Beware over ambitious clean up programs
Last month I wrote about problems caused by the security company McAfee. An update from McAfee falsely accused my WinPatrol program of being a dangerous Trojan. A slow response from McAfee cost some business but mostly hurt our reputation for over a week. I’ve had a number of people ask me how things were going since this annoying experience.
Unfortunately, my story isn’t unusual. What we call “False-Positives” happen all the time and reputable companies take them serious. Most companies certainly don’t want to cause more harm than they help.
There’s another potential danger from programs promoted as Registry Cleaners and/or system optimizers. They can also delete program files or registry values that they decide may be harmful. How they decide what needs to be cleaned appears to be arbitrary. Currently, the only program of this type I recommend is Optimize 3 from PC Pitstop.
My most recent efforts have been to contact folks with Piriform a company who distributes a program called CCleaner. This program is well respected as a utility which will help clean up your computer claiming to make it run faster and more secure. One of our friends found out if you’re a WinPatrol user CCleaner will remove one file you’ll want to keep. CCleaner does provide an option to exclude WinPatrol which for now I recommend unchecking.
While I’m honored to be included, WinPatrol users will want to uncheck this box. The history.txt file is an important file you won’t want deleted. The history.txt file stores a lists of actions you took using WinPatrol. If for some reason you want to recover a change you’ve made it won’t be possible without the history file. If at sometime you want to clean up this file WinPatrol already provides a button to initialize it.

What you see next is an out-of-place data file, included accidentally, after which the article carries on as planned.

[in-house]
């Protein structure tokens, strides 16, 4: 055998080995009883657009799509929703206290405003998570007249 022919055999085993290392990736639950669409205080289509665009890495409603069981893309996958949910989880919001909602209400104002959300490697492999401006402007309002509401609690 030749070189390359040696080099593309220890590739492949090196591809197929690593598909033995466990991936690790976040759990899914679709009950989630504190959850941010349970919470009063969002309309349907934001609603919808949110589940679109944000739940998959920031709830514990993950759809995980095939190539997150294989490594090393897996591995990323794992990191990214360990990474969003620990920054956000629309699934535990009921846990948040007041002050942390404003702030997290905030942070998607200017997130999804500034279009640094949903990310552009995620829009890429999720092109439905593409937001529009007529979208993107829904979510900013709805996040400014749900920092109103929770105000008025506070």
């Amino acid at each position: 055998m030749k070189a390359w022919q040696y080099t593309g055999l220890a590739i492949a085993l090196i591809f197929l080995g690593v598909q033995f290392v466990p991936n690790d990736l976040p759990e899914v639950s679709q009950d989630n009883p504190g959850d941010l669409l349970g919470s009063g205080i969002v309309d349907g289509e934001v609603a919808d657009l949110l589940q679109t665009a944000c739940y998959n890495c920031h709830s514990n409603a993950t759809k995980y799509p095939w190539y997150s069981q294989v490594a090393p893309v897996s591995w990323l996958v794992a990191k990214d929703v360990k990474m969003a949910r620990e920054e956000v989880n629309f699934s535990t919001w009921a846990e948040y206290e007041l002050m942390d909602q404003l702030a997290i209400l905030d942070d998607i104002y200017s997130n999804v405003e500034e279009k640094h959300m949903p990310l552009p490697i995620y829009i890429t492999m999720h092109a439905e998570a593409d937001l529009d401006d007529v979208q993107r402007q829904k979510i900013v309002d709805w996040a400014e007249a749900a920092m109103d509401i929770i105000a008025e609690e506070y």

My experience with McAfee wasn’t the best but they’re not alone. There’s an company in Norway called Norman which continues to classify WinPatrol as a Trojan even though I’ve contacted them multiple times. Since they’re not very popular in English speaking countries I haven’t had many complaints but I’m sure it has hurt our reputation in Europe.
I have however had some good experiences. In the past month I’ve had two reports of false positives caused by new software from Panda Security. After my first report last month they updated all their users and resolved the problem within 24 hours. This weekend I started to get new reports but they had it fixed before I found the time to report it.
Another security company ESET tells me their test procedures are so extensive that WinPatrol is included when they test any new signature files.
I’m also a big fan of the site VirusTotal.com. If you ever find a suspicious file you can uploaded it to VirusTotal and have it evaluated by up to 43 different anti-virus signature files. VirusTotal also allows you to join their community and comment on files you test.
Update 11/11: I heard early this morning from a rep from Piriform and they have agreed to leave the history.txt alone but will continue to include WinPatrol logs in their clean up. Thanks!